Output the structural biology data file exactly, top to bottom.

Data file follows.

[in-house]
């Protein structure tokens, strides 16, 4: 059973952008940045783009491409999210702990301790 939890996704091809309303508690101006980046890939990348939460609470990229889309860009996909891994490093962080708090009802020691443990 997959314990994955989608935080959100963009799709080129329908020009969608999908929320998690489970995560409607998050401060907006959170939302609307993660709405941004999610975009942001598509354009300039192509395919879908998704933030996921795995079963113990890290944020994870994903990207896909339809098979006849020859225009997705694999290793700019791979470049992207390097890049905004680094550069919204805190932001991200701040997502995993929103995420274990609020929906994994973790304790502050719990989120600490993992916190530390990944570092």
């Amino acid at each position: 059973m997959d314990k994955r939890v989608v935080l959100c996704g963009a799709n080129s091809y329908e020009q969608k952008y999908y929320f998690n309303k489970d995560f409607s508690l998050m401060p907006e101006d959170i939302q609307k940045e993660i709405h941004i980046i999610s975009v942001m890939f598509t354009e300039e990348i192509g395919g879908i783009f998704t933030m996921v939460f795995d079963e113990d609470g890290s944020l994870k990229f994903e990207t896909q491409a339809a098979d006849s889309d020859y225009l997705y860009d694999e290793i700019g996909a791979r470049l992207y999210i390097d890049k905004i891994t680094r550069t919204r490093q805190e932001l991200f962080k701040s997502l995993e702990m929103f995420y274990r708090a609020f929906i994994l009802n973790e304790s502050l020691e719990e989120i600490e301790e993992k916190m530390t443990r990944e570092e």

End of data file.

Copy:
[in-house]
């Protein structure tokens, strides 16, 4: 059973952008940045783009491409999210702990301790 939890996704091809309303508690101006980046890939990348939460609470990229889309860009996909891994490093962080708090009802020691443990 997959314990994955989608935080959100963009799709080129329908020009969608999908929320998690489970995560409607998050401060907006959170939302609307993660709405941004999610975009942001598509354009300039192509395919879908998704933030996921795995079963113990890290944020994870994903990207896909339809098979006849020859225009997705694999290793700019791979470049992207390097890049905004680094550069919204805190932001991200701040997502995993929103995420274990609020929906994994973790304790502050719990989120600490993992916190530390990944570092």
């Amino acid at each position: 059973m997959d314990k994955r939890v989608v935080l959100c996704g963009a799709n080129s091809y329908e020009q969608k952008y999908y929320f998690n309303k489970d995560f409607s508690l998050m401060p907006e101006d959170i939302q609307k940045e993660i709405h941004i980046i999610s975009v942001m890939f598509t354009e300039e990348i192509g395919g879908i783009f998704t933030m996921v939460f795995d079963e113990d609470g890290s944020l994870k990229f994903e990207t896909q491409a339809a098979d006849s889309d020859y225009l997705y860009d694999e290793i700019g996909a791979r470049l992207y999210i390097d890049k905004i891994t680094r550069t919204r490093q805190e932001l991200f962080k701040s997502l995993e702990m929103f995420y274990r708090a609020f929906i994994l009802n973790e304790s502050l020691e719990e989120i600490e301790e993992k916190m530390t443990r990944e570092e």